British cabinet minister Amber Rudd has voiced support for a Norway-style model as an alternative to UK Prime Minister Theresa May's Brexit deal if the Withdrawal Agreement is thrown out by MPs.
Amid widespread speculation the deal will fail to clear the Commons on Tuesday, the Work and Pensions Secretary is the first cabinet minister to publicly discuss the merits of a "Plan B".
And in a further apparent departure from Downing Street's official stance, Ms Rudd would not rule out a second referendum and suggested she would back remaining in the EU if one was held.
The minister made the comments in an interview with The Times as cabinet colleagues cast out across the UK on a drive to promote Mrs May's controversial deal.
Ms Rudd said she remained in support of Mrs May's Withdrawal Agreement and took aim at "indulgent" critics of the deal - including those who "think they are standing on principles but they're not getting things done".
However, she revealed that should the deal be voted down, she would prefer a so-called Norway Plus model for Brexit that would involve staying part of the European Economic Area.
The former home secretary said the alternative "seems plausible not just in terms of the country but in terms of where the MPs are," but conceded that "nobody knows if it can be done".
On the subject of a second referendum, Ms Rudd said she "can't understand the hysteria around a People's Vote if you believe in what you are trying to propose".
However the minister said she would "much rather do the withdrawal agreement and deliver on the outcome".
Meanwhile, pro-EU politicians as well as a number of celebrities will take part in a rally tomorrow ahead of Tuesday's crunch Commons vote on the Brexit deal.
Actors Charles Dance, Jason Isaacs, Eddie Marsan and comedian Matt Forde will appear at the event in London's ExCel centre alongside politicians including former deputy prime minister Michael Heseltine and Liberal Democrat leader Vince Cable.
Other speakers at the Best for Britain rally include Tory former ministers Philip Lee and Anna Soubry, Green MP Caroline Lucas, Plaid Cymru leader Adam Price and Labour MPs Luciana Berger and Mary Creagh.
Ms Lucas said: "Forty-eight hours from the most momentous vote in modern times, parliamentarians must listen to their constituents, local businesses and their own consciences and vote down this bad deal.
"This deal is bad for Britain, bad for future generations. It will turn back the clock and wind up the drawbridge. It will do nothing to tackle the grotesque inequality which contributed to the vote to leave.
"Brexit has been a national nightmare and it is time to end it. On Tuesday we must stand up, be counted, vote down this bad Brexit deal, and give the people the final say on what happens next."
Mrs May was warned today that she could be forced to stand down as Prime Minister if her Brexit deal is defeated in the Commons next week.
Eurosceptic former party leader Iain Duncan Smith cautioned against Mrs May and her cabinet deciding to "brazen it out", saying such an approach would be a "disaster".
"How the PM responds after the vote matters more than anything else she has done," he told the Daily Telegraph.
"I believe that if the response is, 'we've lost but we will do this all over again' it will become a leadership issue."
The paper reported Cabinet ministers have also warned Mrs May she would have to stand down if the deal is defeated and she fails to secure better terms from the European Union.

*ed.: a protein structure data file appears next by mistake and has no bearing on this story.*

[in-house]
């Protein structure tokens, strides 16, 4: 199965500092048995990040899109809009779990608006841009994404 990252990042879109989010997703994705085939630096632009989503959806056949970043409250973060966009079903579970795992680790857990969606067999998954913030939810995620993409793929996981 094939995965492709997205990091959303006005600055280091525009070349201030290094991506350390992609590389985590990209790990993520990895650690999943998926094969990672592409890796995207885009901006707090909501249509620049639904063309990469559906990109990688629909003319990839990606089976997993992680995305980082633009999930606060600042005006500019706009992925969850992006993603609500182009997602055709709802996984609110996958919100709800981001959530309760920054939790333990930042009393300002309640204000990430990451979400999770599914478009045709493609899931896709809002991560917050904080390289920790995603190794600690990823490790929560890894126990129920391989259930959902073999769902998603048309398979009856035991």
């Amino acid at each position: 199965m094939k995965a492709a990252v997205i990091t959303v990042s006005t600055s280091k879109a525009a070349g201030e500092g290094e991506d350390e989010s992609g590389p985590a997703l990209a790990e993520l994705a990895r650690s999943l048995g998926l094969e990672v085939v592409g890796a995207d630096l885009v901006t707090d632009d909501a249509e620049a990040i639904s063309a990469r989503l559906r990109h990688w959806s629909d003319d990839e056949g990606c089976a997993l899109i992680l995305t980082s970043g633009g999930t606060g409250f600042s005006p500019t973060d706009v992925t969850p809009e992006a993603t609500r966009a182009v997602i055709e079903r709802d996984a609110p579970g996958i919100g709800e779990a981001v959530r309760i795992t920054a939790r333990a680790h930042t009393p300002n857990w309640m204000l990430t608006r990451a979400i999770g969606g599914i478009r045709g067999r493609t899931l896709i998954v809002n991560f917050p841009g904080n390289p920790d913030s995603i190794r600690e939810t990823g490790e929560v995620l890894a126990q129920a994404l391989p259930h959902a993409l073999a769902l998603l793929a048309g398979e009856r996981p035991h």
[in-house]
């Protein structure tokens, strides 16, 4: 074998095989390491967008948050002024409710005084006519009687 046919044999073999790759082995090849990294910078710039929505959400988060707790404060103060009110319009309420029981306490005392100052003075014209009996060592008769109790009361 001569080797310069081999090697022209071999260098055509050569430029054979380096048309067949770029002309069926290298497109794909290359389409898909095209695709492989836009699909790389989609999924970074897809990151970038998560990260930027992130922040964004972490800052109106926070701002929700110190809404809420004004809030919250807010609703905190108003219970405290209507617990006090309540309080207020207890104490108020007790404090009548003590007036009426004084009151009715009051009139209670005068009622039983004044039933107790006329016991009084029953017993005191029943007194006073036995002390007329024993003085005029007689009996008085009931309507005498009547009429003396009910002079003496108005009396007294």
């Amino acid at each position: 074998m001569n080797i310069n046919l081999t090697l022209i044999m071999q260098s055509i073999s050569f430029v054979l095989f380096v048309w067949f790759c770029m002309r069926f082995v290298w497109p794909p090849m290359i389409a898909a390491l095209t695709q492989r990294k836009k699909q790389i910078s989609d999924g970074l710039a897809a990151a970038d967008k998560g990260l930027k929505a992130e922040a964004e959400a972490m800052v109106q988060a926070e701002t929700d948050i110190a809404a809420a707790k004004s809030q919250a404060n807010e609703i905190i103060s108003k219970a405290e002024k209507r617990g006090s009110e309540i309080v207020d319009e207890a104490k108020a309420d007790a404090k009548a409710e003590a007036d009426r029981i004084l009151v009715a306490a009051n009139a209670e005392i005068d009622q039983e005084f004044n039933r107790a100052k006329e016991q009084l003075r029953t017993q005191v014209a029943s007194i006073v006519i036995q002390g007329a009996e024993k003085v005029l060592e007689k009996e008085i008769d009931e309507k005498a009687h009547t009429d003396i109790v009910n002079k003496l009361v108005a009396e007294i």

It came as Labour leader Jeremy Corbyn said he would consider delaying Britain's exit from the EU to negotiate a better deal if his party came to power.
"If we go into government straight away we would start negotiating straight away. If it meant holding things a bit longer to do it, of course," he told Sky News.
Mr Corbyn said his party was ready to "step in and negotiate" with the EU, and would form a minority government "if that is what is on offer".
Yesterday, a British government assessment warned a no-deal Brexit could lead to six months of chaos on key cross-Channel routes, with ferries between Dover and Calais and traffic using the Channel Tunnel facing disruption until the end of September 2019.
A letter sent by Health Secretary Matt Hancock to the pharmaceutical industry and NHS said: "The revised cross-government planning assumptions show that there will be significantly reduced access across the short straits, for up to six months.
"This is very much a worst-case scenario; however, as a responsible government, we have a duty to plan for all scenarios."
Ministers are drawing up plans to fly in vital drugs and give priority to lorries carrying medical supplies at gridlocked ports.
Kent Council's leader Paul Carter called for emergency measures to prevent lorries entering the county to avoid chaos on the roads.
"We now need far more input and information from national government in how they are going to work with us," he said.
With the Commons vote on Mrs May's Withdrawal Agreement expected to result in it being rejected by MPs, the risk of a no-deal Brexit could increase.
Pressure is mounting on the Prime Minister to delay the December 11 vote to give herself time to ask for more concessions from the EU at a Brussels summit at the end of next week - with 29 Tories saying they will vote against the deal, Press Association analysis showed.
Liam Fox's parliamentary private secretary reportedly suggested Mrs May could also be faced with resignations by ministerial aides if she does not make last-minute changes to the deal.
Dudley South MP Mike Wood told the Guardian he had "big issues" with the Northern Ireland backstop and would resign if there were not enough "changes and reassurances" before Tuesday's vote to allow him to support her plan.